‘The truth will make us free’: students on the march in post-war Europe

One night in early autumn 1982, two young men roamed the streets of Lodz in Poland. It was a dark period in the country’s history – one of many. A mass movement led by the Solidarnosc trade union had recently attempted to challenge the communist regime which had kept the country under a heavy Soviet yoke, with little to offer but food shortages, economic decline and the erosion of national identity. The authorities had responded with force to the widespread strikes, declaring martial law in December 1981 and rolling tanks into cities. Protests were silenced with guns. Thousands were arrested and dozens killed. When Waldemar Fydrych and Piotr Adamcio wandered

Unfinished business in Berlin: The Secret Hours, by Mick Herron, reviewed

During the summer, I noticed a new noise coming from the crowd whenever Ben Stokes or another English player bashed or stroked the ball to the boundary. It wasn’t quite the cheer you’d expect; more an ahhhh of appreciation, as you would deliver to someone who is offering a masterclass in how to win a game when it has, to all intents and purposes, already been won. By the time I was about halfway through The Secret Hours, that was the noise I was making in my head, as new twists kept unfolding. And they did keep unfolding, if twists can be said to unfold, right up until the last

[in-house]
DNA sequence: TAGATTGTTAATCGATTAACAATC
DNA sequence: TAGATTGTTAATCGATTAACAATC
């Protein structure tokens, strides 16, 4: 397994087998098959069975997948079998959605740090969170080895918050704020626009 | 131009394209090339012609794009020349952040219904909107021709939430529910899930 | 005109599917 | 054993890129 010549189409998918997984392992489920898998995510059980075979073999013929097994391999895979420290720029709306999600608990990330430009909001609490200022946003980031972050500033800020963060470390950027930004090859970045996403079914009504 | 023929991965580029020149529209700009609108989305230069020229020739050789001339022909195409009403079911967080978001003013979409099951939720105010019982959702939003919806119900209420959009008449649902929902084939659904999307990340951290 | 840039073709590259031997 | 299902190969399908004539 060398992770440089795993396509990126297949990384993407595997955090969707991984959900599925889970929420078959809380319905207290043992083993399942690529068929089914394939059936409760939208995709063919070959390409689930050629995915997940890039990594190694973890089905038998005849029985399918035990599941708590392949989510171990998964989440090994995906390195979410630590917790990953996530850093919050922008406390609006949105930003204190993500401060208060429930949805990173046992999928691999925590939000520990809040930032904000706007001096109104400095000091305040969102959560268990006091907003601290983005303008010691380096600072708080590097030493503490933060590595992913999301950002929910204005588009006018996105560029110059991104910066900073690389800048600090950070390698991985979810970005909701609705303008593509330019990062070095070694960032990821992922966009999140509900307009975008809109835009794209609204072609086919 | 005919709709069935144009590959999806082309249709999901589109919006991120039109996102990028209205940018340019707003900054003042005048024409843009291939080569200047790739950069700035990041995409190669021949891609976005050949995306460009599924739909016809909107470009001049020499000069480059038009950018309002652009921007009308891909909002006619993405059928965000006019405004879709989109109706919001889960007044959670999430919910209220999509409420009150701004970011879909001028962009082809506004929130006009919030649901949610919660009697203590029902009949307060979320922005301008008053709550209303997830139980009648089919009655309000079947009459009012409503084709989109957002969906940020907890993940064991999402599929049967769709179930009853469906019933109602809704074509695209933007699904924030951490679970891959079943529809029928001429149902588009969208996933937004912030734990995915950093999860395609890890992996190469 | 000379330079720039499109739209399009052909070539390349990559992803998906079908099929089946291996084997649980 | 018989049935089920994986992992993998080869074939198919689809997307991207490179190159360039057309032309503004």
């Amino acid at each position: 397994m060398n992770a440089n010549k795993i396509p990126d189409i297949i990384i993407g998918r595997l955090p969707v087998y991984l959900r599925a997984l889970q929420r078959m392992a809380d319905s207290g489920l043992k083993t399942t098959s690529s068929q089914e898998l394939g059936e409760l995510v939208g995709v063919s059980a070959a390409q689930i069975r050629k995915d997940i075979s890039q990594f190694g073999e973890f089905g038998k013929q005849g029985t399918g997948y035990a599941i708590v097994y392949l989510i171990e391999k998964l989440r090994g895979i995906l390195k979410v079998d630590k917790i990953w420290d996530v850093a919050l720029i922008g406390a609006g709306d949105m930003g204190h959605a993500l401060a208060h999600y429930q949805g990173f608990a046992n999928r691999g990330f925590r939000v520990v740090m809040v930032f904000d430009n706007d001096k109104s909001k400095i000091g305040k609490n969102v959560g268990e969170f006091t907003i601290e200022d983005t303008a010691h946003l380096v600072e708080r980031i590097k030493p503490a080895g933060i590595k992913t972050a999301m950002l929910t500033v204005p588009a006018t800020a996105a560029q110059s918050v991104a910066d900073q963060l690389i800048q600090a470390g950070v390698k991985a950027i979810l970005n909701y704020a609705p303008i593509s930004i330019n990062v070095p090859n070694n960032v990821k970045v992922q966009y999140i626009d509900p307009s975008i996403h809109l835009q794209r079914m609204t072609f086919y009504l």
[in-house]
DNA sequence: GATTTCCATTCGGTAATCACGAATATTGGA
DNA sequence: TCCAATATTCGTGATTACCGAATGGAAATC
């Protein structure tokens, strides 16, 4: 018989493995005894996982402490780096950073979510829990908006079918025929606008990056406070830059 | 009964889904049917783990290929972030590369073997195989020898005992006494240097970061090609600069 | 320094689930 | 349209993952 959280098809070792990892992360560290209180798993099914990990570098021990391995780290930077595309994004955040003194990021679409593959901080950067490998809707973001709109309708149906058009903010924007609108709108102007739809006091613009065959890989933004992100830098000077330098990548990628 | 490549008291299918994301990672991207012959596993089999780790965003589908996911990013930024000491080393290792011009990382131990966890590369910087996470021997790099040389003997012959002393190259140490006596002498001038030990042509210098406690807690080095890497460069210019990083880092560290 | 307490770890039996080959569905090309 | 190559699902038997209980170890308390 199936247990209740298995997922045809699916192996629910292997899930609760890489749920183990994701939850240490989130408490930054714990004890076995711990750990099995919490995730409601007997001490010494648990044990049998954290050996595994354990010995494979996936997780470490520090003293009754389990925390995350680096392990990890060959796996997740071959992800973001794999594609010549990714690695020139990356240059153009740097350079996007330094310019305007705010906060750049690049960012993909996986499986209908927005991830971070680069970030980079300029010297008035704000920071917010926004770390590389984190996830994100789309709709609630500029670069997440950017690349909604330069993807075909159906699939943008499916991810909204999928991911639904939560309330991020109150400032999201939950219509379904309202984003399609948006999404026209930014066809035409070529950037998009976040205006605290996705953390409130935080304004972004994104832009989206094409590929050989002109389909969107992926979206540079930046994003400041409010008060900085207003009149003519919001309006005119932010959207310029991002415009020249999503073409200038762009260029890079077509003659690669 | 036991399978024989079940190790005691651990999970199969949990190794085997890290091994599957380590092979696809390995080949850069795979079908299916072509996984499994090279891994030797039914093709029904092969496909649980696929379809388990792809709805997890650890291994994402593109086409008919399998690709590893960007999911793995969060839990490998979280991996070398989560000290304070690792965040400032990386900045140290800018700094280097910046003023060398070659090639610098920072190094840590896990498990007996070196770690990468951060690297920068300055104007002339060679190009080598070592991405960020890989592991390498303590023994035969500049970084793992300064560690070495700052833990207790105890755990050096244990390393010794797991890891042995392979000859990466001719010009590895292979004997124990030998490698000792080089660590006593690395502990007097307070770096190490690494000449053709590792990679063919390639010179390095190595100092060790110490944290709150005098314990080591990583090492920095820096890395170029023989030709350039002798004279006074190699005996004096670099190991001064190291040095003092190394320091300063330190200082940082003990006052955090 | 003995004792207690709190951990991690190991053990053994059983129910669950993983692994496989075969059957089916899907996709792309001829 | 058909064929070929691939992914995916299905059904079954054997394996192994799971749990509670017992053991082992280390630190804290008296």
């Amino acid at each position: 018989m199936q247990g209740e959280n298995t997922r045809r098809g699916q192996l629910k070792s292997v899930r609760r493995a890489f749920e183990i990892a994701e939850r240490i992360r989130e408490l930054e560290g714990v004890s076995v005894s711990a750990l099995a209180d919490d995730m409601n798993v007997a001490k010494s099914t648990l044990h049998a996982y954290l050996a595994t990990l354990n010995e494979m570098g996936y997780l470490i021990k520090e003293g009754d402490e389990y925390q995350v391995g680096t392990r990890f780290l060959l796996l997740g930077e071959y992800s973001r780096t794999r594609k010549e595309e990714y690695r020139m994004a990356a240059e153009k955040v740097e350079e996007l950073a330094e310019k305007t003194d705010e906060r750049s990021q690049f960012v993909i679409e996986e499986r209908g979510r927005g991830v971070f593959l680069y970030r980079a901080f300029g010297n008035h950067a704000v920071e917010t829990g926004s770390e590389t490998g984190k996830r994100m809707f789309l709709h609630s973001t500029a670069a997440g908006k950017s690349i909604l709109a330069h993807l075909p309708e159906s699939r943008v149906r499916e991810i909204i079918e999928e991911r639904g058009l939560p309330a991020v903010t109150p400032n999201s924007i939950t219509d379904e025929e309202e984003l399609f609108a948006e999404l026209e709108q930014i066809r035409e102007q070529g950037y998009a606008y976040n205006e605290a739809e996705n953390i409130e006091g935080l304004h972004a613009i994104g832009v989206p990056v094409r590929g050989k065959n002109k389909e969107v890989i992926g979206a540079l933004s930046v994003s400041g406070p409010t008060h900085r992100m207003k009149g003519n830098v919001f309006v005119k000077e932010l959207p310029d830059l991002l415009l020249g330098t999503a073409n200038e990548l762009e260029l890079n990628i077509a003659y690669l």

Love in the shadow of the Nazi threat

The 1930s saw Walter Benjamin write The Work of Art in the Age of Mechanical Reproduction, Marlene Dietrich rise to fame in The Blue Angel and Pablo Picasso paint ‘Guernica’. If history books mention these events, it’s usually as footnotes to the main European narrative of the pre-war decade. To shift the rise of Nazism, the Spanish Civil War, the Great Terror and other landmarks to the background, one could turn to the cultural history, or the micro-history. In his new book, the German art historian Florian Illies combines both genres to reconstruct the 1930s. Snippets from period documents, including private letters and diaries of notable figures of European and

Adrift in Berlin: Sojourn, by Amit Chaudhuri, reviewed

Feelings of dislocation are at the heart of Amit Chaudhuri’s award-winning novels. Friend of My Youth (2017) followed a writer’s unsettling trip back to his childhood home in Bombay. Before that, Odysseus Abroad (2014) charted the day of a lonely English literature student from India as he meandered around London. Now, in Sojourn – Chaudhuri’s eighth novel – we meet a nameless first-person narrator adrift in Berlin. It is the early 2000s, and the 43-year-old, Indian protagonist has just arrived as a visiting professor at a university for four months. He doesn’t know anyone, and navigating the streets is confusing. After giving his inaugural talk, he is accosted by Faqrul,